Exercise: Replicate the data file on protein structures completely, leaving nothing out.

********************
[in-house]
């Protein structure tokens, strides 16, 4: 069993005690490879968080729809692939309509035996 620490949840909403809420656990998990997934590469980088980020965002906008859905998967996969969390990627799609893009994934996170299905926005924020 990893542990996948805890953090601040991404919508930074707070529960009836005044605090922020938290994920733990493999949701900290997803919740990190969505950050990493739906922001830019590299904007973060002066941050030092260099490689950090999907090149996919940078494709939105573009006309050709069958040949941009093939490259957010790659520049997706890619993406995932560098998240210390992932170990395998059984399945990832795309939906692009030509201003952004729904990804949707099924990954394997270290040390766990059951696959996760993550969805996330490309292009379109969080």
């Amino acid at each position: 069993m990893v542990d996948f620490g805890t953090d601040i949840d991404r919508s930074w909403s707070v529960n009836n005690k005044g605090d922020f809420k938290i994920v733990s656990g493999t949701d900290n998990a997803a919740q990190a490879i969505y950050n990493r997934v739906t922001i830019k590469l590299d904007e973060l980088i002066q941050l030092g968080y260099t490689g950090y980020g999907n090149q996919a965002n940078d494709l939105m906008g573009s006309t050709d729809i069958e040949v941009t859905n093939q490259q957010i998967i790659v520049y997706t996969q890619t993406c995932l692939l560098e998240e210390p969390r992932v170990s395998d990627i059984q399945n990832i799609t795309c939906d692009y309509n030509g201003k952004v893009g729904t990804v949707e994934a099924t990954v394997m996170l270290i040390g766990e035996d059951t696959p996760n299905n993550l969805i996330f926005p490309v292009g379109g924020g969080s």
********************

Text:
[in-house]
């Protein structure tokens, strides 16, 4: 069993005690490879968080729809692939309509035996 620490949840909403809420656990998990997934590469980088980020965002906008859905998967996969969390990627799609893009994934996170299905926005924020 990893542990996948805890953090601040991404919508930074707070529960009836005044605090922020938290994920733990493999949701900290997803919740990190969505950050990493739906922001830019590299904007973060002066941050030092260099490689950090999907090149996919940078494709939105573009006309050709069958040949941009093939490259957010790659520049997706890619993406995932560098998240210390992932170990395998059984399945990832795309939906692009030509201003952004729904990804949707099924990954394997270290040390766990059951696959996760993550969805996330490309292009379109969080």
């Amino acid at each position: 069993m990893v542990d996948f620490g805890t953090d601040i949840d991404r919508s930074w909403s707070v529960n009836n005690k005044g605090d922020f809420k938290i994920v733990s656990g493999t949701d900290n998990a997803a919740q990190a490879i969505y950050n990493r997934v739906t922001i830019k590469l590299d904007e973060l980088i002066q941050l030092g968080y260099t490689g950090y980020g999907n090149q996919a965002n940078d494709l939105m906008g573009s006309t050709d729809i069958e040949v941009t859905n093939q490259q957010i998967i790659v520049y997706t996969q890619t993406c995932l692939l560098e998240e210390p969390r992932v170990s395998d990627i059984q399945n990832i799609t795309c939906d692009y309509n030509g201003k952004v893009g729904t990804v949707e994934a099924t990954v394997m996170l270290i040390g766990e035996d059951t696959p996760n299905n993550l969805i996330f926005p490309v292009g379109g924020g969080s």